Healthcare offerings at PNW BOCES include nursing assistant and medical assistant certificate training The New Visions Health program provides students an opportunity to rotate through local hospitals to observe what doctors, nurses, and other staff do in a typical workday. And the recently launched New Visions Sports Medicine program explores that growing job specialty, plus related careers in physical therapy and occupational therapy. “These are all expanding fields, and we want to help students prepare for careers in them,” Lowery says.

student working with teacher
©Sherry Bruck, Harquin.

Southern Westchester BOCES

“We have about 750 students in 11th and 12th grades from 32 districts now attending,” says Dahlia Jackson, who heads secondary programs as director of the Southern Westchester BOCES (SWBOCES) Center for Career Services.

Among its approximately two dozen programs, students especially seek out electrical, HVAC, and construction training, Jackson notes. “Cosmetology is another popular course, and we’re also launching a barbering program,” as well as reintroducing the SWBOCES nursing assistant certification training.

Some classes feature work-based learning out in the community. Students in the automotive program, for instance, can train alongside employees in local car dealerships and repair shops. “Students really benefit, because it reinforces what’s being taught in the classroom,” Jackson says.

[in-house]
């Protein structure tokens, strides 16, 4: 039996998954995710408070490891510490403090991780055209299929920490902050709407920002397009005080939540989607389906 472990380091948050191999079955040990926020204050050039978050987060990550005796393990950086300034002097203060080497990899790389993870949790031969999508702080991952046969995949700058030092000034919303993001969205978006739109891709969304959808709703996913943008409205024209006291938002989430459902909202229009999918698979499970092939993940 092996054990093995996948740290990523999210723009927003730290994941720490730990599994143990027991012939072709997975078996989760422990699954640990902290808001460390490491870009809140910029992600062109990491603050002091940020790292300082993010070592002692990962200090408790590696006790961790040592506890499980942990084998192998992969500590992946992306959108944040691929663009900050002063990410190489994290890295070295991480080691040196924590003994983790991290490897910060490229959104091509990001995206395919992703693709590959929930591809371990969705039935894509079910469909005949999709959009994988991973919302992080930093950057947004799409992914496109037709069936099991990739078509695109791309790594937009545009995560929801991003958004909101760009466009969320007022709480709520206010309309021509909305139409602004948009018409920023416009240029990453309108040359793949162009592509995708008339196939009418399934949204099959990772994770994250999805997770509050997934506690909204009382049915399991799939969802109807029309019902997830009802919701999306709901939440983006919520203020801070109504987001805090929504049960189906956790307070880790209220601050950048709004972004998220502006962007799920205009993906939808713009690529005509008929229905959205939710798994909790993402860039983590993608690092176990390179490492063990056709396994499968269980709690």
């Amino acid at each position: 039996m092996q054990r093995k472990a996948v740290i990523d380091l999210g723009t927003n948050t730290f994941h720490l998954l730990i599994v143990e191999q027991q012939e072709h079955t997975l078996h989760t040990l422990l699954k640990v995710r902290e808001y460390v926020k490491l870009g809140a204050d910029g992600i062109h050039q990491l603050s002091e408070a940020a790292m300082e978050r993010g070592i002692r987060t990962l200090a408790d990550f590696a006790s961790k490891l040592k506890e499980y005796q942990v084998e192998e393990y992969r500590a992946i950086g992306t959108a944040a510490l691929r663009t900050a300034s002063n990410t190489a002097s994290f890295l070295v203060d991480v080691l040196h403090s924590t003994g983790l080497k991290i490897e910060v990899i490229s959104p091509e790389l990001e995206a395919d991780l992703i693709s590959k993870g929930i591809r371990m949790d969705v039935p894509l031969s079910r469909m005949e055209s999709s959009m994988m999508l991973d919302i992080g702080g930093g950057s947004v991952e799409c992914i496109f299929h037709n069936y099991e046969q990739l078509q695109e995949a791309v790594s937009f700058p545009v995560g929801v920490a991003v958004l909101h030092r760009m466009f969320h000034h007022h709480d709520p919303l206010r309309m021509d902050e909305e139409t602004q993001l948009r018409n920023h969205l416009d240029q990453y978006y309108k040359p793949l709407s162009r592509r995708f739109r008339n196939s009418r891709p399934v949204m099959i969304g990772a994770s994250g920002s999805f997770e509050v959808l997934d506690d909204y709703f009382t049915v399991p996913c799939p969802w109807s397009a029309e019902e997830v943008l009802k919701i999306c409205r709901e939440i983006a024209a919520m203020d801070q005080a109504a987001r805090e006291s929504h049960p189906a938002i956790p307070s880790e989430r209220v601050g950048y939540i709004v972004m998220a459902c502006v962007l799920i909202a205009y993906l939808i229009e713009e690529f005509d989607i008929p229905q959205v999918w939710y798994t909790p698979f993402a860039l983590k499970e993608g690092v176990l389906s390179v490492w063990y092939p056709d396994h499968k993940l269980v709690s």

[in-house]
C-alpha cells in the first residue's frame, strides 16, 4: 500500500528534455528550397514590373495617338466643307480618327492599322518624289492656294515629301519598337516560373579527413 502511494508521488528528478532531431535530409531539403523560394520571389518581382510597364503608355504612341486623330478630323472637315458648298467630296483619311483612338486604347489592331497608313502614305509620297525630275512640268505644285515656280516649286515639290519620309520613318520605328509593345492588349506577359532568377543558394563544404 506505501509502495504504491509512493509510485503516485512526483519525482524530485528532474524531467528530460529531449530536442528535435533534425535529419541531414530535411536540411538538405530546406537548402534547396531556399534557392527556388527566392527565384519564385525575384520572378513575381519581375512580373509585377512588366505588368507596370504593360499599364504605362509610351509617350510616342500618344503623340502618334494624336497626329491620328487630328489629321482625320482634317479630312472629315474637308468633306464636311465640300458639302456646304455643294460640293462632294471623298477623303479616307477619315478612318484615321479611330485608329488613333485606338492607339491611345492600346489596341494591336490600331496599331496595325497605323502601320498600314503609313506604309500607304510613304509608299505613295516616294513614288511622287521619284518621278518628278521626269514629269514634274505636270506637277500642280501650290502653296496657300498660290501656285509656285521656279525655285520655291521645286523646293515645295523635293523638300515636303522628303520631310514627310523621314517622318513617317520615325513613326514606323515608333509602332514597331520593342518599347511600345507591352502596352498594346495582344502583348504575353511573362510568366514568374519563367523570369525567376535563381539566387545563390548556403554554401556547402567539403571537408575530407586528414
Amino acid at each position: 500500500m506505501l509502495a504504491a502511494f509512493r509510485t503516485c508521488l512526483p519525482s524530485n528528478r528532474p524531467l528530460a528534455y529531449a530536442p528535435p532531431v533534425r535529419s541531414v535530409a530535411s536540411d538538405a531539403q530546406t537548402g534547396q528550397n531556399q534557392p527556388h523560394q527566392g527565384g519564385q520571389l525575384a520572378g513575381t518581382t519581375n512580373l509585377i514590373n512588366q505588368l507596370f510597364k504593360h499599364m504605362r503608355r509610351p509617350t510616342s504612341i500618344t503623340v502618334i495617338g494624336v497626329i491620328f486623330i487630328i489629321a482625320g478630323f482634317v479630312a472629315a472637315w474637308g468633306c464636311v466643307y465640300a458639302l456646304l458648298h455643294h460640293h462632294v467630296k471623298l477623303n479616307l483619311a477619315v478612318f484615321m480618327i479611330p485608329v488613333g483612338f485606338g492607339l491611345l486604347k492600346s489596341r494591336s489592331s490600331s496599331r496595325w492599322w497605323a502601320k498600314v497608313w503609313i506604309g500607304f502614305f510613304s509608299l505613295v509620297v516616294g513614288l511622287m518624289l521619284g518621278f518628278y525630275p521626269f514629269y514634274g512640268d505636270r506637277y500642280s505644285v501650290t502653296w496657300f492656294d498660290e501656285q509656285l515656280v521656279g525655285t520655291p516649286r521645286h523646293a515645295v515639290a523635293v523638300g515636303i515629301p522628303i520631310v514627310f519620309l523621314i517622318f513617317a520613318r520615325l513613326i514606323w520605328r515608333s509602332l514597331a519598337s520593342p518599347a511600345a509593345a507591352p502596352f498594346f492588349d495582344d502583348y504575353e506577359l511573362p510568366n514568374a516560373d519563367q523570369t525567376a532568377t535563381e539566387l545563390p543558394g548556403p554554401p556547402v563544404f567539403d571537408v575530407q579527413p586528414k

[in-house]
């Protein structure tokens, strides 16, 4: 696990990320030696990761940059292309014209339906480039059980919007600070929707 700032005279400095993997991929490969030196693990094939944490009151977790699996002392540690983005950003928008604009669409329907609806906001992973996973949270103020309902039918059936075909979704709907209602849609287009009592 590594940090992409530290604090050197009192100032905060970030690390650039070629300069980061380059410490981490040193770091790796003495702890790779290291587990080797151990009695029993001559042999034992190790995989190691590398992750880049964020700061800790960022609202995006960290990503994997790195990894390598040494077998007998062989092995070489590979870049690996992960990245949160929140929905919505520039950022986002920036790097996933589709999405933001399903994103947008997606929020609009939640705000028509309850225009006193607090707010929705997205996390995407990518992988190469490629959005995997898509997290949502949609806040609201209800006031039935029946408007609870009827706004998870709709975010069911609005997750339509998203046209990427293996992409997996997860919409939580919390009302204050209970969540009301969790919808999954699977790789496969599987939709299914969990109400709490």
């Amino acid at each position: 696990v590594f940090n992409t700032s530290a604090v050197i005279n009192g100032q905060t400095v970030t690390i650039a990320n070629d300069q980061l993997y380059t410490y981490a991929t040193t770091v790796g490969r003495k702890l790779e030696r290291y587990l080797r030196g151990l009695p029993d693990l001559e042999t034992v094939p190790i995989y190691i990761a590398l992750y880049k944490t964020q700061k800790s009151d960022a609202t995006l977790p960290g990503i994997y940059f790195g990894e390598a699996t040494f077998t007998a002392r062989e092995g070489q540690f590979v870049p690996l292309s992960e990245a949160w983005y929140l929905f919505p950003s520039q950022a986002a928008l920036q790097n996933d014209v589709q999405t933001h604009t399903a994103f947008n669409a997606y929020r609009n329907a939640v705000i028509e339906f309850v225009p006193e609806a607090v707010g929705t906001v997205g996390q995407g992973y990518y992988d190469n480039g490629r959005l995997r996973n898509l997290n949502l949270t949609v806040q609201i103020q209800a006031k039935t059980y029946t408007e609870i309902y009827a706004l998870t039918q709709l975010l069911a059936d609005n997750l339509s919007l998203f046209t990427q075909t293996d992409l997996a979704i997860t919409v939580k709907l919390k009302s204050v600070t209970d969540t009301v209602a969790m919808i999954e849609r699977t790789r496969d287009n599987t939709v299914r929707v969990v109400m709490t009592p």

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SWBOCES also offers adult-oriented programs. Tracy Racicot, director of Adult & Community Services, explains: “We provide entry-level training for about 1,200 people annually who might not have had the opportunity to attend one of our high school programs.” In addition, about 2,000 students take ESL and adult literacy classes.

SWBOCES classes prep adult students in fields such as automotive, construction, technology, and healthcare. “One big plus is that our training is mostly in the evening, allowing people who work during the day to take part,” she notes. Consistently popular adult courses include HVAC and electrical classes. “And our CISCO computer networking program continues to have strong growth. It now includes elements of web-based cybersecurity, which is pretty cool; and that’s a rapidly growing field.”